Links of the Day 6/29/15

HEYYYYYY I’M BACK. You might not be as excited about that as I am.

The Timberwolves drafted Karl Anthony Towns, but the bigger deal to many Minnesotans is that they also traded for Tyus Jones.

Kevin Love opted out of his deal, as with Lebron, but both are expected to re-sign. 

Wimbledon is getting started. 

We’ve been away for so long. Here is a week of scores.
Minnesota 13, Chicago 2 – John Daks is the best.
Chicago 6, Minnesota 2 – Rough, the Twins can’t win every game against the White Sox. Alas, it is not a perfect world.
Minnesota 6, Chicago 1 – Close though. Pretty darn close.
Chicago 8, Detroit 7 – The White Sox do in the Tigers helping the Twins as well. I’m coming around on them.
Detroit 5, Chicago 4 – Well, this is more like it.
Milwaukee 10, Minnesota 4 – All of the Brewers hit home runs. All of them.
Rosenborg 1, Molde 1 – A tie in perhaps the biggest game of the year. Not a bad result
Minnesota 5, Milwaukee 2 – Despite all the bashing I give him for being a complete jerk, Torii Hunter keeps kicking ass in games I watch.
Detroit 5, Chicago 4 – This wasn’t nearly as bad for the White Sox as the Twins series was. Nice!
Milwaulee 5, Minnesota 3 – The Twins were close to tying this at the end, but those 5 run innings are killer.

Introducing the College Basketball Champions League

Over the past few years, both Ryan and Steve have run a college football simulation that utilizes the Promotion and Relegation system that is seen with soccer over in Europe. In that line of thought, I would like to apply a different aspect of European soccer to another American sport- college basketball.

Currently, with college basketball, the season format is simple- non-conference play, conference play, and finally the postseason. However, in the given format, other than an isolated game here or there, college basketball is pushed to the side until January at the absolute earliest. And more often than not, it is really only February and March that college basketball has the collective attention of the general sports watching public. Now, the NCAA Tournament is a fantastic event, and makes up one of the best three weeks in sports, but with that said, the regular season itself is not all that relevant. But with a reworking of the system, this could change, and at the same time, produce an even more enjoyable tournament to produce a national champion.

I give you, the NCAA Champions League.

This was introduced a couple years ago by John Infante, who ran the NCAA Bylaw Blog at the time, but was discontinued. The concept is simple, even if the application of it is a little more complicated. In this solution, college basketball would take the concept of the FA Cup as well as the Champions League from English and European soccer. There would be an NCAA Cup that starts the year, which would essentially take the place of the non-conference schedule. This would be a single elimination tournament with all 351 teams, similar to that of England’s FA Cup. Next would be conference play, in which every conference would play a full round robin in league play. This would be used to qualify for the Champions League Tournament, which would take the place of the NCAA Tournament.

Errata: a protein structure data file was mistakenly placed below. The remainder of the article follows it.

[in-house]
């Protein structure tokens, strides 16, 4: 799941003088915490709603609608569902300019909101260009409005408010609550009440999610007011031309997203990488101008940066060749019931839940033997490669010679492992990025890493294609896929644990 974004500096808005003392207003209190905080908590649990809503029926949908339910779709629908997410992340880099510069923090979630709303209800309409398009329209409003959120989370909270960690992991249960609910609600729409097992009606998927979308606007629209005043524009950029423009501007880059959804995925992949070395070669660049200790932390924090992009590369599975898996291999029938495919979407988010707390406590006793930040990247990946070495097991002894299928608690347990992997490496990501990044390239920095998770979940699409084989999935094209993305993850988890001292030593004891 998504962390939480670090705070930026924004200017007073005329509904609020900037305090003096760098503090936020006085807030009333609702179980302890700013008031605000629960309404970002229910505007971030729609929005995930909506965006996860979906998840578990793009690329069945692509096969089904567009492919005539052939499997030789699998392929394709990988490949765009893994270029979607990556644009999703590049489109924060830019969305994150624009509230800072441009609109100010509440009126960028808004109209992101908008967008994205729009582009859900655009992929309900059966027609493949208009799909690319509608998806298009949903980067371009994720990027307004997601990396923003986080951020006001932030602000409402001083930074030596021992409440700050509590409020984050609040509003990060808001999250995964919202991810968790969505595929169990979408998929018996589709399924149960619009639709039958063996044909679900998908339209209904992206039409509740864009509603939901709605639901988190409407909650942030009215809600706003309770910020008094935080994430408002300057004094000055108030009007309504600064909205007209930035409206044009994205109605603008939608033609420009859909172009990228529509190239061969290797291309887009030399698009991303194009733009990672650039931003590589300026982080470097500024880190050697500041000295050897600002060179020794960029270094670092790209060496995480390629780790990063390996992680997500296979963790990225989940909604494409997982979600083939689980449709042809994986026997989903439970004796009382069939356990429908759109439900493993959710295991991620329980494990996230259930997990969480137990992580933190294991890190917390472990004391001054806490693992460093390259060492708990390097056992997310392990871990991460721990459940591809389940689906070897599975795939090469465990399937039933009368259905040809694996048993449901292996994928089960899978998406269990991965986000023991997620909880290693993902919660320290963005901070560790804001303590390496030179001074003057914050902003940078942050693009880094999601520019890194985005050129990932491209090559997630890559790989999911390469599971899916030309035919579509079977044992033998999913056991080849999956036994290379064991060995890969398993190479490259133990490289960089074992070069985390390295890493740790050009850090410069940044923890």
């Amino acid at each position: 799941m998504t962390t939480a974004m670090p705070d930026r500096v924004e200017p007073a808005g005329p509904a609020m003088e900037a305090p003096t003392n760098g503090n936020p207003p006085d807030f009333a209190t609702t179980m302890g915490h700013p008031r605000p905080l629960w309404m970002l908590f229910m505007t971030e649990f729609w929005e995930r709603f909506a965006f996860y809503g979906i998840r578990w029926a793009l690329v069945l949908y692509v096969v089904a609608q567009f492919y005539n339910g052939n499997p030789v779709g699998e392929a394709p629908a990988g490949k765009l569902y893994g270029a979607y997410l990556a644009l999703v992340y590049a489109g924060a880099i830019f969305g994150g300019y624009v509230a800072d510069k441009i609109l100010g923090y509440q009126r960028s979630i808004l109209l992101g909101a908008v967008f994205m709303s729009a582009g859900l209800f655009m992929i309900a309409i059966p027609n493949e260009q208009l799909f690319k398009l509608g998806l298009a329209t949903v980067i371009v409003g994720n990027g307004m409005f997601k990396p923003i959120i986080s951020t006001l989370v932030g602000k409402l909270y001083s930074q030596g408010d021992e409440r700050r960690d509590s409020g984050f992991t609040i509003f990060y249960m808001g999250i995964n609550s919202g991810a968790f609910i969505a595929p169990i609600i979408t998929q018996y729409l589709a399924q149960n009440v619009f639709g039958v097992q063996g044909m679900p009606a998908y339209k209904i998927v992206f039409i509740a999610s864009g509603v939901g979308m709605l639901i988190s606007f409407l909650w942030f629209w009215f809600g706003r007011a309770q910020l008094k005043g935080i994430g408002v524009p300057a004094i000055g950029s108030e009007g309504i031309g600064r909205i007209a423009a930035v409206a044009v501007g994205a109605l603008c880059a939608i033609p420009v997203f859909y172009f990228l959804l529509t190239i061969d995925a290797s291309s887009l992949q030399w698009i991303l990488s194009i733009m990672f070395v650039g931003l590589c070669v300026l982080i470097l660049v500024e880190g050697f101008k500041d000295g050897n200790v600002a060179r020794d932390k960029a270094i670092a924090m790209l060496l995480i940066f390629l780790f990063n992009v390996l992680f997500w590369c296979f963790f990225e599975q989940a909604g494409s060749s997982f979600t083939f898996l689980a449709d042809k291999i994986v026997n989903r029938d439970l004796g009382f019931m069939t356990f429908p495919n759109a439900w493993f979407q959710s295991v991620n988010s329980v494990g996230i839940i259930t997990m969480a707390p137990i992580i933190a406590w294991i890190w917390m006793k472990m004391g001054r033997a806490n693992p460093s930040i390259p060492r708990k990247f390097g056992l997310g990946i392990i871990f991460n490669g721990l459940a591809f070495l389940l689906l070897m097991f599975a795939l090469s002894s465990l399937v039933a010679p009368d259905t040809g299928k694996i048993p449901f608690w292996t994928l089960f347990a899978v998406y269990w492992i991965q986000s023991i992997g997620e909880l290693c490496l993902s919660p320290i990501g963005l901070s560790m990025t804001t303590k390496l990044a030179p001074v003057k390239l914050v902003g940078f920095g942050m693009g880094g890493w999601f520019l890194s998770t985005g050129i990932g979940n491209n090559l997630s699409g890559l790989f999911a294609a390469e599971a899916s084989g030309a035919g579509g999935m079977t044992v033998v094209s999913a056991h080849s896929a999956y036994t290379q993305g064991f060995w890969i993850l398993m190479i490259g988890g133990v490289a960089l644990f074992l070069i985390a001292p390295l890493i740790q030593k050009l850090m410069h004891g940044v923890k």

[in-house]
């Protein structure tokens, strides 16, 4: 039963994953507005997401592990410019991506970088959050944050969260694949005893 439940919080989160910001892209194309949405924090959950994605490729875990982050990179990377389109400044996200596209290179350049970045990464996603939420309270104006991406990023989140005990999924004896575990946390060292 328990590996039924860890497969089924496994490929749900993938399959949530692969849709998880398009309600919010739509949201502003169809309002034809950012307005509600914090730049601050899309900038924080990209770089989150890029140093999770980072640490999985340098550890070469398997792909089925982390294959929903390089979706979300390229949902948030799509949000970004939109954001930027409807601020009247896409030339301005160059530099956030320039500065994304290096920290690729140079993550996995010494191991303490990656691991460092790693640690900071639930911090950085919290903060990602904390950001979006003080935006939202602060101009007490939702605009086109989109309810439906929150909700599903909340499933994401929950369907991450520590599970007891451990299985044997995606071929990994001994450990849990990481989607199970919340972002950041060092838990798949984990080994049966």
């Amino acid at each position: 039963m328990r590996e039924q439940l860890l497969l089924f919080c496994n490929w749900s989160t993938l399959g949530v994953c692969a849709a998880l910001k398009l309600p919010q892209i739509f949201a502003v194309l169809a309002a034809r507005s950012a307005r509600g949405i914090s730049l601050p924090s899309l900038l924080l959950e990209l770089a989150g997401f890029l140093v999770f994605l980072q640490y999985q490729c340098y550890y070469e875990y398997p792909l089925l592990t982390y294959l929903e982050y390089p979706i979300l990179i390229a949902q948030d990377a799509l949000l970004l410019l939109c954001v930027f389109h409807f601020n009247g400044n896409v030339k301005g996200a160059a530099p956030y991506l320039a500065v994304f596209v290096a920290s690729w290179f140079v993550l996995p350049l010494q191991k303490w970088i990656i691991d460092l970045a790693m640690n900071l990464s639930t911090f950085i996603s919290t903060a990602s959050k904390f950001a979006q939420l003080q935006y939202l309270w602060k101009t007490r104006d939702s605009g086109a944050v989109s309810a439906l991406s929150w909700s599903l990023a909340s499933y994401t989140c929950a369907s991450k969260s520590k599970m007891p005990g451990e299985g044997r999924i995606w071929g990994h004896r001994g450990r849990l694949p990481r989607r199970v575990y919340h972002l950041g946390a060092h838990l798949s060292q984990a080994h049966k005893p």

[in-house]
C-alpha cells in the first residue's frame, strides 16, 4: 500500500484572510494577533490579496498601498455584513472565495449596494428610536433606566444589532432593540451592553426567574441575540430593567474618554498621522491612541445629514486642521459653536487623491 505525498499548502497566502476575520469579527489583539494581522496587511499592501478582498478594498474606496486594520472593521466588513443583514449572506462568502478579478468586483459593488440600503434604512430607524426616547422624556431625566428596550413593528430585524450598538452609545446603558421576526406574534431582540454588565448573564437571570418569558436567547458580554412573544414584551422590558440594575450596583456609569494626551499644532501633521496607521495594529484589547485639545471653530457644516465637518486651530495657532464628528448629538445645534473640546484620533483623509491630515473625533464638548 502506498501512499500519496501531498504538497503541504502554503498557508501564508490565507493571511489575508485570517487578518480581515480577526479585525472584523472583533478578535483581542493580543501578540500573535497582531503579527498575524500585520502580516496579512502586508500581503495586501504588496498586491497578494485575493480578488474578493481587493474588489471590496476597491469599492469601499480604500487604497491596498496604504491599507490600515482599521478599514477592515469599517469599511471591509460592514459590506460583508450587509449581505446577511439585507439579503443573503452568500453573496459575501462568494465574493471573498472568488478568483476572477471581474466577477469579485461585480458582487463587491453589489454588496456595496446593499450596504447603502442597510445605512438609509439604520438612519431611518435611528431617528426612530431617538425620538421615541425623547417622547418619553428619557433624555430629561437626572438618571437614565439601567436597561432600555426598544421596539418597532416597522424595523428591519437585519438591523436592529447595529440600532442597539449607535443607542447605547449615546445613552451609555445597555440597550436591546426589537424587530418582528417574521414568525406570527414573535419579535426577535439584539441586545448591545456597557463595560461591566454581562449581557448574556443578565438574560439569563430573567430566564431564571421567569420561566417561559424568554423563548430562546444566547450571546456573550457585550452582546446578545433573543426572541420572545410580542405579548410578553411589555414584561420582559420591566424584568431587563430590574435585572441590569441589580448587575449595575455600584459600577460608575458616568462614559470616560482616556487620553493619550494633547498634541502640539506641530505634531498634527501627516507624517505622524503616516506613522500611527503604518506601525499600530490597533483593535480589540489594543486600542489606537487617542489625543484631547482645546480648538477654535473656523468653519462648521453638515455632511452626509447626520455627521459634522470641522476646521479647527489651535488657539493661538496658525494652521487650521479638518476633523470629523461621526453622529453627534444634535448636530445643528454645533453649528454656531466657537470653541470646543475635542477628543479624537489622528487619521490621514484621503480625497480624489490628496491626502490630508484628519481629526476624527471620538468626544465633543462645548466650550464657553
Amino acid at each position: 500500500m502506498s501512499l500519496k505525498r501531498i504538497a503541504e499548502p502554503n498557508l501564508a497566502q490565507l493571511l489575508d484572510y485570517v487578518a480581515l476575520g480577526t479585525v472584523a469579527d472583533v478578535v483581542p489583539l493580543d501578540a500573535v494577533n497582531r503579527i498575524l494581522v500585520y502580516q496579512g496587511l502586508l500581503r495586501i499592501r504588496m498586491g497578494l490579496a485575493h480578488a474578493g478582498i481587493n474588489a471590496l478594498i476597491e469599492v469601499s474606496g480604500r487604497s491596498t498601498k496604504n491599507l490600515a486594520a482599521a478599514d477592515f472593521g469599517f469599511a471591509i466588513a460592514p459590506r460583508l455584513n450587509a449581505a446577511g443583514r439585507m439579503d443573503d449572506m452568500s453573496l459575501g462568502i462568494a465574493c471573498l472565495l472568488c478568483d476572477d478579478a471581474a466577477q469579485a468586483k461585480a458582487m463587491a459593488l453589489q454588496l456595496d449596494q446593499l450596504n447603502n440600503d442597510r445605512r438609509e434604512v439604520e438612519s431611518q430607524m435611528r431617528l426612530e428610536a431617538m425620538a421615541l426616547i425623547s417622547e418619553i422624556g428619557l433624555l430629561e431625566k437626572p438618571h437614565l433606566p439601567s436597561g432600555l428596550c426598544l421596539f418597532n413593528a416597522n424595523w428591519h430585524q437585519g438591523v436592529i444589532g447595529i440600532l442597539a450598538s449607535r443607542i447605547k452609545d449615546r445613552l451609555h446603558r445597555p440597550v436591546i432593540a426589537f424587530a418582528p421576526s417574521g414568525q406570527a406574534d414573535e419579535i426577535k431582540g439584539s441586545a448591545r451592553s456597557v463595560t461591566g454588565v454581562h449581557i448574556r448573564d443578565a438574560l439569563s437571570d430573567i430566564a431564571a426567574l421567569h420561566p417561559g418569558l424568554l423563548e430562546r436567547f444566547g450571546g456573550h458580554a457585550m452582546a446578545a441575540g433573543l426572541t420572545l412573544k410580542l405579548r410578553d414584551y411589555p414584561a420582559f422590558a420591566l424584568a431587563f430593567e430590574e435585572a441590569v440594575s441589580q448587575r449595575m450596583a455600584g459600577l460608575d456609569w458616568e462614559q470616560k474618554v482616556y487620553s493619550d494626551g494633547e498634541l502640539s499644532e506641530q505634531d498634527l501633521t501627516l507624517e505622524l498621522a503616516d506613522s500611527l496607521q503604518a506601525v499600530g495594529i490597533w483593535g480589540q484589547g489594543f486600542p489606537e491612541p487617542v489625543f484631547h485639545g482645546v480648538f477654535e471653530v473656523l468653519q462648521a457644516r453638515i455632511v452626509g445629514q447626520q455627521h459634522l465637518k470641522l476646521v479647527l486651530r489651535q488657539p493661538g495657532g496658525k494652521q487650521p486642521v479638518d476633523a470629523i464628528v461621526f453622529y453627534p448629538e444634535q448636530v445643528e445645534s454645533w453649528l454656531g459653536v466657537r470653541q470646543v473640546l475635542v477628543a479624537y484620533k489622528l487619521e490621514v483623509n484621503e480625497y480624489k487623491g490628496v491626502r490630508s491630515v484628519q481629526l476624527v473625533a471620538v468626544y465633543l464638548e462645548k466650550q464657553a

Before going in to the details, I’d like to explain the advantages to this setup. First of all, as the NCAA Cup would take place in the fall, it would draw attention to the sport that really isn’t all that present in November with the current system. Another positive with this setup would be an increase in marquee games taking place on campus. There has been a recent trend of most high profile non-conference games taking place in neutral sites, whether they are in the influx of non-conference tournaments or events such as the Champions Classic. They can be fun, but the atmosphere just isn’t the same. What would you rather see: Kentucky vs. Duke being played in Chicago, or Kentucky vs. Duke being played at Rupp Arena? With the FA Cup and the Champions League, the amount of neutral site games would be drastically limited.

Another positive is that the each game in conference play becomes more crucial. Unlike now, where a team could finish 8th in the Big Ten and still be in the NCAA Tournament, the most bids a conference is may earn is four, and bids will be determined solely on where you finish in conference. Because of the full round robin schedule, teams will see each team in their conference at home and on the road, so there won’t be any teams receiving an advantage of facing an easier schedule.

As is the case with Ryan’s and Steve’s football simulations, this simulation will utilize for every match.